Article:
Saturday, November 20, 2010

Christians merrily skip naked

A friend of mine once said "All fashion makes the same statement; 'I am wearing this so that you will think something about me'". The fashion industry is not driven by our need to avoid physical nakedness, but by the need to avoid social nakedness. We need to tell people what to think of us. It is driven by the idea that we construct our own identities, that to a large extent we are 'self made men' or 'self made women'. Buying the right clothes will change who you are, will present a different story to the world. This is true whether you swallow popular fashion, or if you are part of a subversive subculture. Not that we should single out fashion in particular. Our whole consumerist culture is based on this social need. To be somebody, to be anybody, we must accrete the value of different objects onto the basically neutral and meaningless centre of our lives. You dont buy a giant plasma, or consume high culture, or buy a hybrid, because you really need to. You buy it because of the person you would like to be. "I purchase this so that you will think something about me" is a phrase we all say, not least to the mirror, so that we will think something of ourselves.

Unfortunately the churches have, for the most part, capitulated to this consumerist culture. Its crass forms, such as fish stickers for the car, perpetuate the idea that you can (and perhaps must) buy your way into a christian identity. But they also blind us to the more subtle ways we have incorporated the idea of 'self construction' into our churches. How many of us would really accept the christian who could remain faithful to Jesus simply by the regular nourishment of christian worship. For starters, in his efforts to construct his christian identity, he must take responsibility to choose a church with 'good teaching'. Surely he needs to be able to read the bible himself, perhaps in a few translations? And then he must join a bible study, and listen to some mp3 sermons. Perhaps if he really wanted to secure his christian identity he could do a ministry apprenticeship, or even theological college.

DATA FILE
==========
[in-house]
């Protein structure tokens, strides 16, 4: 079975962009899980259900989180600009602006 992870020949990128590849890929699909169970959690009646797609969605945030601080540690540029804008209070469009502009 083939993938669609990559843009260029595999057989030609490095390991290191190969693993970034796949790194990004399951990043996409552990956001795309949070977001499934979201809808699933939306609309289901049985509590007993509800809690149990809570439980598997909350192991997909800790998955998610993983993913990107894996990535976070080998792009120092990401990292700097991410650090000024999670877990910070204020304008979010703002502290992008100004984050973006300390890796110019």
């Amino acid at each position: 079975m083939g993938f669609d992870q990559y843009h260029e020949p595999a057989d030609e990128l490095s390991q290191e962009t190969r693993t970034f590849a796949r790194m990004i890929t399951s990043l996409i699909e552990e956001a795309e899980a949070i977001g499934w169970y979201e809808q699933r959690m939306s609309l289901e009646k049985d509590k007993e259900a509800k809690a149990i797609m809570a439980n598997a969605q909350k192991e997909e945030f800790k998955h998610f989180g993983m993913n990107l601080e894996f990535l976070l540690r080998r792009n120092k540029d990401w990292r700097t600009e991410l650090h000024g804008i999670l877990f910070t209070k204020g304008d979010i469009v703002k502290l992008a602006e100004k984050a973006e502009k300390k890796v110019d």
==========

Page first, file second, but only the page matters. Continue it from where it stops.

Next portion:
But this construction of identities, consumerist and christian, goes against a key biblical idea. That our true 'selves' are hidden with Christ in God. Rather than an empty, meaningless core, that must be made meaningful as it is enveloped in stuff, even christian stuff, the core of our identity is infinitely meaningful as it is united to Christ and enveloped in the being of our triune God. This identity is hidden, but real. It is most definitely not constructed by us, not even by our christian activity. It is simply given to us in Christ. Grasping this truth should make us sit lightly to the social need to 'construct ourselves'. (and indeed is part of why christians dress so daggily). We are not afraid to be ourselves as selves truly loved by God.

Through a world crushed by its own elaborate costumes and grotesque masks, christians merrily skip naked. The church must paint nudes. With all their blemishes and shame, vulnerability and boredom and yet in this, their beauty and allure. We must paint nudes so that others would find courage to break the crust of their self made sarcophagus and find themselves beautiful and alive in Christ.

2 comments:

byron smith said...

How many of us would really accept the christian who could remain faithful to Jesus simply by the regular nourishment of christian worship?
I never knew that theological naturalism could be so beautiful, invigorating and joyful. Thank you.

Seumas Macdonald said...

Well said.